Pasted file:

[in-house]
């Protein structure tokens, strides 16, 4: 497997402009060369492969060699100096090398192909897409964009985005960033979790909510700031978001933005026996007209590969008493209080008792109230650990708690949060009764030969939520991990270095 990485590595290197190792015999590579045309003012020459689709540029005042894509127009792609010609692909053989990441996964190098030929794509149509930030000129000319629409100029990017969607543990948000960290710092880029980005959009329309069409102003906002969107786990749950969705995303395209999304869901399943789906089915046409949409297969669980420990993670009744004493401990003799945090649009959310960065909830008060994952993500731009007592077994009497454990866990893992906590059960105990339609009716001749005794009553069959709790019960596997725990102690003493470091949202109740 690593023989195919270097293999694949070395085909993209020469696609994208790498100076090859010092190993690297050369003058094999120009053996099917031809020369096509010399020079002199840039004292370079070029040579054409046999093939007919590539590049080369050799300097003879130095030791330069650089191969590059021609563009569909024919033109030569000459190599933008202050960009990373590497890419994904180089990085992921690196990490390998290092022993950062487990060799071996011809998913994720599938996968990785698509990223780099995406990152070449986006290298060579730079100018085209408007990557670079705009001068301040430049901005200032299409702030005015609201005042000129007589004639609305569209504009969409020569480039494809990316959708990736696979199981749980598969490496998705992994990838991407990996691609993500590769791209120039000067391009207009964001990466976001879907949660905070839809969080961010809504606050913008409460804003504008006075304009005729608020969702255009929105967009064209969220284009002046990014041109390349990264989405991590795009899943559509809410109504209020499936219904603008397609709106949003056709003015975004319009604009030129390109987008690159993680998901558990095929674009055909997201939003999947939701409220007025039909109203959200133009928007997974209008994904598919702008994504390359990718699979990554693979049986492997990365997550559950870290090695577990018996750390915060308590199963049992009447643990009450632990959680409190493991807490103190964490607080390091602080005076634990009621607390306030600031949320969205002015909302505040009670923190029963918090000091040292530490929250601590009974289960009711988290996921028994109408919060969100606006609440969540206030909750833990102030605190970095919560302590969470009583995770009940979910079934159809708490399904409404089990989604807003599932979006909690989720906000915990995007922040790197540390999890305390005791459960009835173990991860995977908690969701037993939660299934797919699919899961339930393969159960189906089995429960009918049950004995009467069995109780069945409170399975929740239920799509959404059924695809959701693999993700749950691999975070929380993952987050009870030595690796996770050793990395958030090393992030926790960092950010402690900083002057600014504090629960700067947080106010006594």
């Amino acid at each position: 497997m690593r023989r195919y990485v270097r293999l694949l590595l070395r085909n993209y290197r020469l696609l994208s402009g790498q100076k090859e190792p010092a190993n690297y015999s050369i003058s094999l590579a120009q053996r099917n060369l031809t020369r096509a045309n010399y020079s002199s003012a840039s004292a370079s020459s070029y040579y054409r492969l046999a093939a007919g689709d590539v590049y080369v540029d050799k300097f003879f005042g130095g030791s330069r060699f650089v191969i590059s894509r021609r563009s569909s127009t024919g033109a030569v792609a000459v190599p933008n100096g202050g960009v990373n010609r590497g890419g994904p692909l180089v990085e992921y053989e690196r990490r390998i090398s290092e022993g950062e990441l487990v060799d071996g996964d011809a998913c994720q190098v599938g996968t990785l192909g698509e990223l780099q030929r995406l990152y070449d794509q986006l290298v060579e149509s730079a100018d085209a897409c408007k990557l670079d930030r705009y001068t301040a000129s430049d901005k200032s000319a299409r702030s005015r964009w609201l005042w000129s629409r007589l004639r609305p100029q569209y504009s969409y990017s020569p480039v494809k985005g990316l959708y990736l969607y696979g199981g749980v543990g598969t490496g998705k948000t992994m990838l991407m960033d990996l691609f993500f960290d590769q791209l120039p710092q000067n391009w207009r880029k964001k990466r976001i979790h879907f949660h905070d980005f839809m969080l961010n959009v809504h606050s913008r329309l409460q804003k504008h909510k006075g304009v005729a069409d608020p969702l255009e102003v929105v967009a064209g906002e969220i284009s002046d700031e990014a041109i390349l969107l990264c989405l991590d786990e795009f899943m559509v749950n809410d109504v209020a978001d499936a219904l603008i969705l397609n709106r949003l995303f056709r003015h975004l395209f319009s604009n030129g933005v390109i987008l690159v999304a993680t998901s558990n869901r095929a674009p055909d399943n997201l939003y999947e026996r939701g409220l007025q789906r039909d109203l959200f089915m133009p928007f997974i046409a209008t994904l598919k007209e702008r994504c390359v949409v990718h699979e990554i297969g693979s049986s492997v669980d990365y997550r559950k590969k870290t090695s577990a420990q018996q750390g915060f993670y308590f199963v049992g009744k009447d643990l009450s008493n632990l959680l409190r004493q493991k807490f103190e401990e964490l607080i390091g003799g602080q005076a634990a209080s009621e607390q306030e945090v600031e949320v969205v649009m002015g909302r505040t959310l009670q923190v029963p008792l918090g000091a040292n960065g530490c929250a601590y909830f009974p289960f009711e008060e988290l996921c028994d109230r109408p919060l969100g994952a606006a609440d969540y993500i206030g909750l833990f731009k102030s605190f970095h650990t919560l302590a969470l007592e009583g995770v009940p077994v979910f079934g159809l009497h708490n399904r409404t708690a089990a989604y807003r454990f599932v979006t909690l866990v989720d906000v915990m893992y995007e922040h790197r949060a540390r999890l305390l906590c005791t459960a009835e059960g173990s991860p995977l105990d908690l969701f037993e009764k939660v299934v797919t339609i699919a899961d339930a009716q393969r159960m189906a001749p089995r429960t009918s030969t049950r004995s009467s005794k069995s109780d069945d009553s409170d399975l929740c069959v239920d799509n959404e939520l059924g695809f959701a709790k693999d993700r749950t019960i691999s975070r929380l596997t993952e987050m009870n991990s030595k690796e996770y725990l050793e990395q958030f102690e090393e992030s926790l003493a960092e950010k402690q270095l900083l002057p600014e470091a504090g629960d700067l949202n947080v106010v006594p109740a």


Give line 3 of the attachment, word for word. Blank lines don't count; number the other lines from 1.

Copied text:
């Amino acid at each position: 497997m690593r023989r195919y990485v270097r293999l694949l590595l070395r085909n993209y290197r020469l696609l994208s402009g790498q100076k090859e190792p010092a190993n690297y015999s050369i003058s094999l590579a120009q053996r099917n060369l031809t020369r096509a045309n010399y020079s002199s003012a840039s004292a370079s020459s070029y040579y054409r492969l046999a093939a007919g689709d590539v590049y080369v540029d050799k300097f003879f005042g130095g030791s330069r060699f650089v191969i590059s894509r021609r563009s569909s127009t024919g033109a030569v792609a000459v190599p933008n100096g202050g960009v990373n010609r590497g890419g994904p692909l180089v990085e992921y053989e690196r990490r390998i090398s290092e022993g950062e990441l487990v060799d071996g996964d011809a998913c994720q190098v599938g996968t990785l192909g698509e990223l780099q030929r995406l990152y070449d794509q986006l290298v060579e149509s730079a100018d085209a897409c408007k990557l670079d930030r705009y001068t301040a000129s430049d901005k200032s000319a299409r702030s005015r964009w609201l005042w000129s629409r007589l004639r609305p100029q569209y504009s969409y990017s020569p480039v494809k985005g990316l959708y990736l969607y696979g199981g749980v543990g598969t490496g998705k948000t992994m990838l991407m960033d990996l691609f993500f960290d590769q791209l120039p710092q000067n391009w207009r880029k964001k990466r976001i979790h879907f949660h905070d980005f839809m969080l961010n959009v809504h606050s913008r329309l409460q804003k504008h909510k006075g304009v005729a069409d608020p969702l255009e102003v929105v967009a064209g906002e969220i284009s002046d700031e990014a041109i390349l969107l990264c989405l991590d786990e795009f899943m559509v749950n809410d109504v209020a978001d499936a219904l603008i969705l397609n709106r949003l995303f056709r003015h975004l395209f319009s604009n030129g933005v390109i987008l690159v999304a993680t998901s558990n869901r095929a674009p055909d399943n997201l939003y999947e026996r939701g409220l007025q789906r039909d109203l959200f089915m133009p928007f997974i046409a209008t994904l598919k007209e702008r994504c390359v949409v990718h699979e990554i297969g693979s049986s492997v669980d990365y997550r559950k590969k870290t090695s577990a420990q018996q750390g915060f993670y308590f199963v049992g009744k009447d643990l009450s008493n632990l959680l409190r004493q493991k807490f103190e401990e964490l607080i390091g003799g602080q005076a634990a209080s009621e607390q306030e945090v600031e949320v969205v649009m002015g909302r505040t959310l009670q923190v029963p008792l918090g000091a040292n960065g530490c929250a601590y909830f009974p289960f009711e008060e988290l996921c028994d109230r109408p919060l969100g994952a606006a609440d969540y993500i206030g909750l833990f731009k102030s605190f970095h650990t919560l302590a969470l007592e009583g995770v009940p077994v979910f079934g159809l009497h708490n399904r409404t708690a089990a989604y807003r454990f599932v979006t909690l866990v989720d906000v915990m893992y995007e922040h790197r949060a540390r999890l305390l906590c005791t459960a009835e059960g173990s991860p995977l105990d908690l969701f037993e009764k939660v299934v797919t339609i699919a899961d339930a009716q393969r159960m189906a001749p089995r429960t009918s030969t049950r004995s009467s005794k069995s109780d069945d009553s409170d399975l929740c069959v239920d799509n959404e939520l059924g695809f959701a709790k693999d993700r749950t019960i691999s975070r929380l596997t993952e987050m009870n991990s030595k690796e996770y725990l050793e990395q958030f102690e090393e992030s926790l003493a960092e950010k402690q270095l900083l002057p600014e470091a504090g629960d700067l949202n947080v106010v006594p109740a």